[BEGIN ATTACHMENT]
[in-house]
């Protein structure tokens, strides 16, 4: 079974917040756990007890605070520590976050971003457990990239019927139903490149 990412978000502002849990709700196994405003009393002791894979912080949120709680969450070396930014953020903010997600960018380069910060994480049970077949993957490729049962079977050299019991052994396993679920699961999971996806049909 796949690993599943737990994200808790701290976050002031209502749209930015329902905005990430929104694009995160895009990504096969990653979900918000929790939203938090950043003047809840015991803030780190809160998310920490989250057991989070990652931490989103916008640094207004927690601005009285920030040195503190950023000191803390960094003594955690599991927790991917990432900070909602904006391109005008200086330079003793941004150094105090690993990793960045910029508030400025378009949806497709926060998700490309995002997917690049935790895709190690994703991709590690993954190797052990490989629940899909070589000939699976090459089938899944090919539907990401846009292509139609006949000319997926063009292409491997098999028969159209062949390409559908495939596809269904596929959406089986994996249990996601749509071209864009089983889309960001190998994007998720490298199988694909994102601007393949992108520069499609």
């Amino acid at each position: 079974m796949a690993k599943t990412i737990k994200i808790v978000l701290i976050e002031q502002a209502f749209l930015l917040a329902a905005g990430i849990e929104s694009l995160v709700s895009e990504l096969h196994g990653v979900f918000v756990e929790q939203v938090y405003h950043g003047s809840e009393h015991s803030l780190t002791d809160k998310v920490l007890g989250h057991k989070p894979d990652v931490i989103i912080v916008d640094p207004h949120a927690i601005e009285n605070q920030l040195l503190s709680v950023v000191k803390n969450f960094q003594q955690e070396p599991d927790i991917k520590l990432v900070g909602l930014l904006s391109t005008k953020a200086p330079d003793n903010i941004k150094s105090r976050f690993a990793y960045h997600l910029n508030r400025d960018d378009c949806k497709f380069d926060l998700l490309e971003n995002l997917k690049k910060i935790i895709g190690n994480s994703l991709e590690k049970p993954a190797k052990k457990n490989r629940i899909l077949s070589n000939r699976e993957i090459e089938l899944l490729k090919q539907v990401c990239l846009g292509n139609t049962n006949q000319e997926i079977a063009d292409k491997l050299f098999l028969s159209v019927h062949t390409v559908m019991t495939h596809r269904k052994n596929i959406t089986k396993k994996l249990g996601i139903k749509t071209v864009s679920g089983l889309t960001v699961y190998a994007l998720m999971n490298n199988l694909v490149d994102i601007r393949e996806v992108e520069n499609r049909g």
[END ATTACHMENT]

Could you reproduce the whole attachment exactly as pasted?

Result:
[in-house]
């Protein structure tokens, strides 16, 4: 079974917040756990007890605070520590976050971003457990990239019927139903490149 990412978000502002849990709700196994405003009393002791894979912080949120709680969450070396930014953020903010997600960018380069910060994480049970077949993957490729049962079977050299019991052994396993679920699961999971996806049909 796949690993599943737990994200808790701290976050002031209502749209930015329902905005990430929104694009995160895009990504096969990653979900918000929790939203938090950043003047809840015991803030780190809160998310920490989250057991989070990652931490989103916008640094207004927690601005009285920030040195503190950023000191803390960094003594955690599991927790991917990432900070909602904006391109005008200086330079003793941004150094105090690993990793960045910029508030400025378009949806497709926060998700490309995002997917690049935790895709190690994703991709590690993954190797052990490989629940899909070589000939699976090459089938899944090919539907990401846009292509139609006949000319997926063009292409491997098999028969159209062949390409559908495939596809269904596929959406089986994996249990996601749509071209864009089983889309960001190998994007998720490298199988694909994102601007393949992108520069499609």
């Amino acid at each position: 079974m796949a690993k599943t990412i737990k994200i808790v978000l701290i976050e002031q502002a209502f749209l930015l917040a329902a905005g990430i849990e929104s694009l995160v709700s895009e990504l096969h196994g990653v979900f918000v756990e929790q939203v938090y405003h950043g003047s809840e009393h015991s803030l780190t002791d809160k998310v920490l007890g989250h057991k989070p894979d990652v931490i989103i912080v916008d640094p207004h949120a927690i601005e009285n605070q920030l040195l503190s709680v950023v000191k803390n969450f960094q003594q955690e070396p599991d927790i991917k520590l990432v900070g909602l930014l904006s391109t005008k953020a200086p330079d003793n903010i941004k150094s105090r976050f690993a990793y960045h997600l910029n508030r400025d960018d378009c949806k497709f380069d926060l998700l490309e971003n995002l997917k690049k910060i935790i895709g190690n994480s994703l991709e590690k049970p993954a190797k052990k457990n490989r629940i899909l077949s070589n000939r699976e993957i090459e089938l899944l490729k090919q539907v990401c990239l846009g292509n139609t049962n006949q000319e997926i079977a063009d292409k491997l050299f098999l028969s159209v019927h062949t390409v559908m019991t495939h596809r269904k052994n596929i959406t089986k396993k994996l249990g996601i139903k749509t071209v864009s679920g089983l889309t960001v699961y190998a994007l998720m999971n490298n199988l694909v490149d994102i601007r393949e996806v992108e520069n499609r049909g």